Energy Tomorrow Blog
Posted January 24, 2013
As policymakers consider who will be the primary driver of America’s future energy development and innovation – Washington or the private sector – consider:
- Oil and natural gas supplied 62 percent of the energy America needed in 2011 – and is projected by government to supply nearly 60 percent of U.S. energy demand in 2040.
- The oil and natural gas industry provided $545 billion to the U.S. economy in 2011.
- In just unconventional resources (shale and other tight rock), industry is expected to invest more than $5.1 trillion in cumulative capital expenditures by 2035. The industry could add 1.3 million new jobs in this sector by 2020 for a total of 3 million jobs supported – growing to 3.5 million jobs by 2035.
Posted January 18, 2013
At last week’s State of American Energy event in Washington, D.C., we interviewed some of the attendees on the future of U.S. energy development – which we’ll share in future posts. Below, BP America Executive Vice President Dave Nagel talks about America’s opportunity to move toward energy self-sufficiency through purposeful and careful management of its oil and natural gas reserves
Posted January 16, 2013
A recent PricewaterhouseCoopers study reveals some important numbers about the U.S. oil and natural gas industry, in terms of employment, labor income and value added in 2011:
- Industry supported 9.6 million jobs.
- More than $580 billion was paid in labor income, and industry’s estimated total addition to U.S. GDP was $1.1 trillion, accounting for 7.3 percent of the national total.
- Industry invested about $292 billion in capital expenditures and paid out $28.7 billion in dividends to the real owners of America’s oil and natural gas companies – including dividends paid to retirement plans.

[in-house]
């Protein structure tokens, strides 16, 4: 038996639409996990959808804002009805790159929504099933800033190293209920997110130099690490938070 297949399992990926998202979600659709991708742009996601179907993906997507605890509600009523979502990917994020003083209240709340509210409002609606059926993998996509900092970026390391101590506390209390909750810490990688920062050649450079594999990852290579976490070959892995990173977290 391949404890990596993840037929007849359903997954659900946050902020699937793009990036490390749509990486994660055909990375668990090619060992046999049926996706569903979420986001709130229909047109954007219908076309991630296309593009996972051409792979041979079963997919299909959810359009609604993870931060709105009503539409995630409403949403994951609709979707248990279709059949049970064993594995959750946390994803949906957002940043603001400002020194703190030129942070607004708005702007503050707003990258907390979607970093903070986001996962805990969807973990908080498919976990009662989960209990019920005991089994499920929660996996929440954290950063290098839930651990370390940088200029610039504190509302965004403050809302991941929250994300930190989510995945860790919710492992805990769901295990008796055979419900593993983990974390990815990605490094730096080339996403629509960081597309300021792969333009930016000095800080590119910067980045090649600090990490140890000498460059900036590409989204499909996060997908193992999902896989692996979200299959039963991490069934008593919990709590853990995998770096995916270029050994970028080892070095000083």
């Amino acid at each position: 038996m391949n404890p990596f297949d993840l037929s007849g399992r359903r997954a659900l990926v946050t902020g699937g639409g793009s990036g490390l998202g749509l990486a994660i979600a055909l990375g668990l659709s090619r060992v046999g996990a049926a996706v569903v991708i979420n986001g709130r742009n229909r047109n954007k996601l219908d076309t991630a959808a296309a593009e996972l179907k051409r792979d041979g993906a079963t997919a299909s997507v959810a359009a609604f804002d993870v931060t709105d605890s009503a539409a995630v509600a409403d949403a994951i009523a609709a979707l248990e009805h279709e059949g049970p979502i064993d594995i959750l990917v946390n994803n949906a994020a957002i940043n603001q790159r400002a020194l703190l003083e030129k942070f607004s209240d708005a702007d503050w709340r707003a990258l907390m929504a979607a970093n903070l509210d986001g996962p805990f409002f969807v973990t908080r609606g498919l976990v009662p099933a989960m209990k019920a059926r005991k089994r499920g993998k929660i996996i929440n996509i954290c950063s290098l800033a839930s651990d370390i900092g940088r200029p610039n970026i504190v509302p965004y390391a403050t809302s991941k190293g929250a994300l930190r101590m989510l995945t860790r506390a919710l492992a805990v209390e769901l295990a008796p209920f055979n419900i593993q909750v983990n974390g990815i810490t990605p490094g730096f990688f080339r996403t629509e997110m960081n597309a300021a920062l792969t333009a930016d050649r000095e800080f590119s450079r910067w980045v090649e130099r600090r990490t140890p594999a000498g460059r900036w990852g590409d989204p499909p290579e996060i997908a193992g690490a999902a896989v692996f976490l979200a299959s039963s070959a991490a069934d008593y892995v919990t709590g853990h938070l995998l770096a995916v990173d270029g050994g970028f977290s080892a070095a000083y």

Posted January 11, 2013
U.S. Chamber of Commerce President and CEO Tom Donohue in his annual State of American Business address, rightly identifying American-made energy as a critical to broad economic recovery and to solving the nation’s fiscal problems:
“Today, 23 million Americans are unemployed, underemployed, or have stopped looking for work. A record 47 million people are poor enough to be on food stamps. Median family income has dropped to 1995 levels—so we’re going backward. … From top to bottom we need more success in America. We need to nurture success, empower it, reward it, and celebrate it. … Proceeding swiftly and responsibly to develop more American energy can help us immeasurably with our fiscal problems, but it can also do so much more for our country.”
Posted January 8, 2013
The state of American energy in 2013 could be summed up in a word: opportunity – the opportunity to develop America’s vast energy wealth to make our lives better, to grow our economy and to make our country safer, from an energy standpoint and overall.
Posted January 7, 2013
The oil and natural gas industry’s commitment to spill prevention and an improved response if one occurs is illustrated in a just-launched website – oilspillinfo.org – that includes information, graphics, animations and other resources for industry members as well as the general public
Posted January 3, 2013
Kevin Bullis, MIT Technology Review’s senior editor for energy, has a piece noting that the most significant advances in the energy field the past year resulted from surging natural gas and oil production from shale via hydraulic fracturing – an impact Bullis says is unlikely to be unsurpassed by other energy sectors in the near future:
Posted March 13, 2012
Opponents of increased domestic oil production like to portray the U.S. as being helpless in the face of worldwide events. This argument sometimes takes this form:
… with only 2% of the world’s oil reserves, we can’t just drill our way to lower gas prices – not when consume 20% of the world’s oil.
Jane Van Ryan
Posted July 29, 2010
Jane Van Ryan
Posted July 23, 2010